He subsequently wrote a monthly column for the Guardian, then for two years a weekly one in the Evening Standard and had a short spell as film reviewer for the Mail On Sunday. However, following the success of Birdsong, he has been able to focus his energies on books. ‘I haven’t had a proper job for years and would now be unemployable,’ he said in a 2005 interview.
In 1989, he married Veronica Youlten, formerly his assistant on the Independent books pages, later an editor at the Independent magazine. They have three children: William (born 1990), Holly (born 1992) and Arthur (born 1996). They spent a year in south west France, near Agen, in 1995-96, while Faulks was writing Charlotte Gray, but have lived in London since then.
Sebastian Faulks was elected a Fellow of the Royal Society of Literature in 1993 and appointed CBE for services to literature in 2002. The Tavistock Clinic in association with the University of East London awarded him an honorary doctorate for his contribution to the understanding of psychiatry in Human Traces.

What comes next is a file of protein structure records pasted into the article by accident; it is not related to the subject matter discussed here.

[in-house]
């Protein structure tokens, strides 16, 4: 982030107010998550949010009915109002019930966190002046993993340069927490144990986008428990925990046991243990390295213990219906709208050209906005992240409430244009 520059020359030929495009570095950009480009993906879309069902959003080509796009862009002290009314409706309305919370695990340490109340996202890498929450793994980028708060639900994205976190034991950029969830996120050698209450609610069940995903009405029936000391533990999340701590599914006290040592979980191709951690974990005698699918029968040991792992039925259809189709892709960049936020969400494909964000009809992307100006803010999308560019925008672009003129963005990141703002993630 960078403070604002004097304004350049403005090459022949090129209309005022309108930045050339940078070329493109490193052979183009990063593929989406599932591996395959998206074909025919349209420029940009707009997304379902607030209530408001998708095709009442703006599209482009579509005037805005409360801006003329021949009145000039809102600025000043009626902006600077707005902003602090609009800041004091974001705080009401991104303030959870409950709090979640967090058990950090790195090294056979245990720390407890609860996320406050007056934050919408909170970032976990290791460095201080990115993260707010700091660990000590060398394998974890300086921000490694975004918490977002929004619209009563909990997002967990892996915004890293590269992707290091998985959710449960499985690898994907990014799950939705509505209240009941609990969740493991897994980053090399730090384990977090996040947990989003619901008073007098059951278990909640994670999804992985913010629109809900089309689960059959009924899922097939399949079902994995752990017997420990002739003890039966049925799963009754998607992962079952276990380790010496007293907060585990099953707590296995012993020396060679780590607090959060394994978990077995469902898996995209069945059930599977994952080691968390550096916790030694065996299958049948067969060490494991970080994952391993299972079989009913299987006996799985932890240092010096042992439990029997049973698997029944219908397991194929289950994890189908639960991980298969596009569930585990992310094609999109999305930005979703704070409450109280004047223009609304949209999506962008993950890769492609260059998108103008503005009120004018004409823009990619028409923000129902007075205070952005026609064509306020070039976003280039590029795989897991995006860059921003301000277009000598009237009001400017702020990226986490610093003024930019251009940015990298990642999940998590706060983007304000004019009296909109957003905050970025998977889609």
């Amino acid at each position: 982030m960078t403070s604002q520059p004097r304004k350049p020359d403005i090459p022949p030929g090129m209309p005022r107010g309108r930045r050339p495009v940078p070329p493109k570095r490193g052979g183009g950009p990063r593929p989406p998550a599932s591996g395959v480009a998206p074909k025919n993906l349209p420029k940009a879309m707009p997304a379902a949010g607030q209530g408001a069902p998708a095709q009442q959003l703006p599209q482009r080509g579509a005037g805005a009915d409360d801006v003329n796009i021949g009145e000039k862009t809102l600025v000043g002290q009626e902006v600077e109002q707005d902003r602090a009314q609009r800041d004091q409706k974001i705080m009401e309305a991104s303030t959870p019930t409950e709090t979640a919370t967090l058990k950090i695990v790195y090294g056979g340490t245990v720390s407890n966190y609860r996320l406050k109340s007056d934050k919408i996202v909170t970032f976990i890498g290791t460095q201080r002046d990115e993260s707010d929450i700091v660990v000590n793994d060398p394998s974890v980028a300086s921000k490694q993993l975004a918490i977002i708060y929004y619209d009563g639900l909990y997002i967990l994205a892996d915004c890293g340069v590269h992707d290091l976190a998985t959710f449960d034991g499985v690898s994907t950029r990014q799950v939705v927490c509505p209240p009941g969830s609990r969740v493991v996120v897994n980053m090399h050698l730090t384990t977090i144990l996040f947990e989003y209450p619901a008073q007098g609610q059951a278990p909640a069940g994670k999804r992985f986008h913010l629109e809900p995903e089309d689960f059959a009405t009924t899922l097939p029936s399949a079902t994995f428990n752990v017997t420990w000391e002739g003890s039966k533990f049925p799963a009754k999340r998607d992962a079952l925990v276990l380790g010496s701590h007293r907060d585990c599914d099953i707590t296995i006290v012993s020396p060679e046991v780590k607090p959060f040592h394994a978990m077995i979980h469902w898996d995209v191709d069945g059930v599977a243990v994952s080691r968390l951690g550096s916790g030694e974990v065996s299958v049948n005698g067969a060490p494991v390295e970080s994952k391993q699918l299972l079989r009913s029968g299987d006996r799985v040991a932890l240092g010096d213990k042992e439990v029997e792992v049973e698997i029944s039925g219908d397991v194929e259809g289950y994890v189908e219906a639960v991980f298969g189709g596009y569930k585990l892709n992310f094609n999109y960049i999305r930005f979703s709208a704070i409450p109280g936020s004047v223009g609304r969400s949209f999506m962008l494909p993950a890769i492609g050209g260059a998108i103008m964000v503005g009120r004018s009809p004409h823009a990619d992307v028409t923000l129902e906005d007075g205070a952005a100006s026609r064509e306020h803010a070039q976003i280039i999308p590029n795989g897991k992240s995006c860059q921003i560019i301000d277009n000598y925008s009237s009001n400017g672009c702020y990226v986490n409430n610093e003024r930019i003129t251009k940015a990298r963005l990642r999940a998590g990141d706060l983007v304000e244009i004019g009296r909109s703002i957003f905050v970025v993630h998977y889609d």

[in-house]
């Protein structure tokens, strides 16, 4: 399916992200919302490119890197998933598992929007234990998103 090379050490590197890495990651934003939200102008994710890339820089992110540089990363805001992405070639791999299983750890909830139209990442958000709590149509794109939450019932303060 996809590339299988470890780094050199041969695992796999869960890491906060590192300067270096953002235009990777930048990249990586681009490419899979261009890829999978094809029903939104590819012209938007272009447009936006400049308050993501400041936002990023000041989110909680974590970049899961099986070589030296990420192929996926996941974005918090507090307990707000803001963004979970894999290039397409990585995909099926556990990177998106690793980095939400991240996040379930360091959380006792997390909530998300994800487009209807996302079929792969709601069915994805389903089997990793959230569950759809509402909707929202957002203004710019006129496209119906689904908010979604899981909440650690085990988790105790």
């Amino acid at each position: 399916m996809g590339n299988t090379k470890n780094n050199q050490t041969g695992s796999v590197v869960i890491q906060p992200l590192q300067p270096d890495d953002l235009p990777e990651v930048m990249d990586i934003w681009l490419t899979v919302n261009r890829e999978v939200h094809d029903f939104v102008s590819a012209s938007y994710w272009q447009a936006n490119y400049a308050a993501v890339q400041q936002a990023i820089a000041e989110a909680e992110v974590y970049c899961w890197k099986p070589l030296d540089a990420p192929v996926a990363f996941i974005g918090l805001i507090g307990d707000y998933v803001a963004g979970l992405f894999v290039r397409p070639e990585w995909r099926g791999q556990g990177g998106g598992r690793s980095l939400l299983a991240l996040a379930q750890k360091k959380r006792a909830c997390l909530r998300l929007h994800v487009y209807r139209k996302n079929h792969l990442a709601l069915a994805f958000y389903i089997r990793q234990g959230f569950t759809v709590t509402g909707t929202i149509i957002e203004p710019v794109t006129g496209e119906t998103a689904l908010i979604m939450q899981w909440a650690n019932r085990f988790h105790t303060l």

Edward Faulks read law at Oxford and has practised as a barrister in London since 1973. His practice, which is largely in the Appeal Court and the House of Lords, includes cases of professional negligence, clinical negligence, personal injury, education, police claims and claims arising from the Human Rights Act. He took silk in 1996 and was for ten years head of chambers at 1, Chancery Lane. He married Catherine Turner in 1990, and they have two sons, Leo (born 1992) and Archie (born 1994).
Edward Faulks was created a life peer in July 2010 and took his seat as Lord Faulks of Donnington.- See more at: http://www.sebastianfaulks.com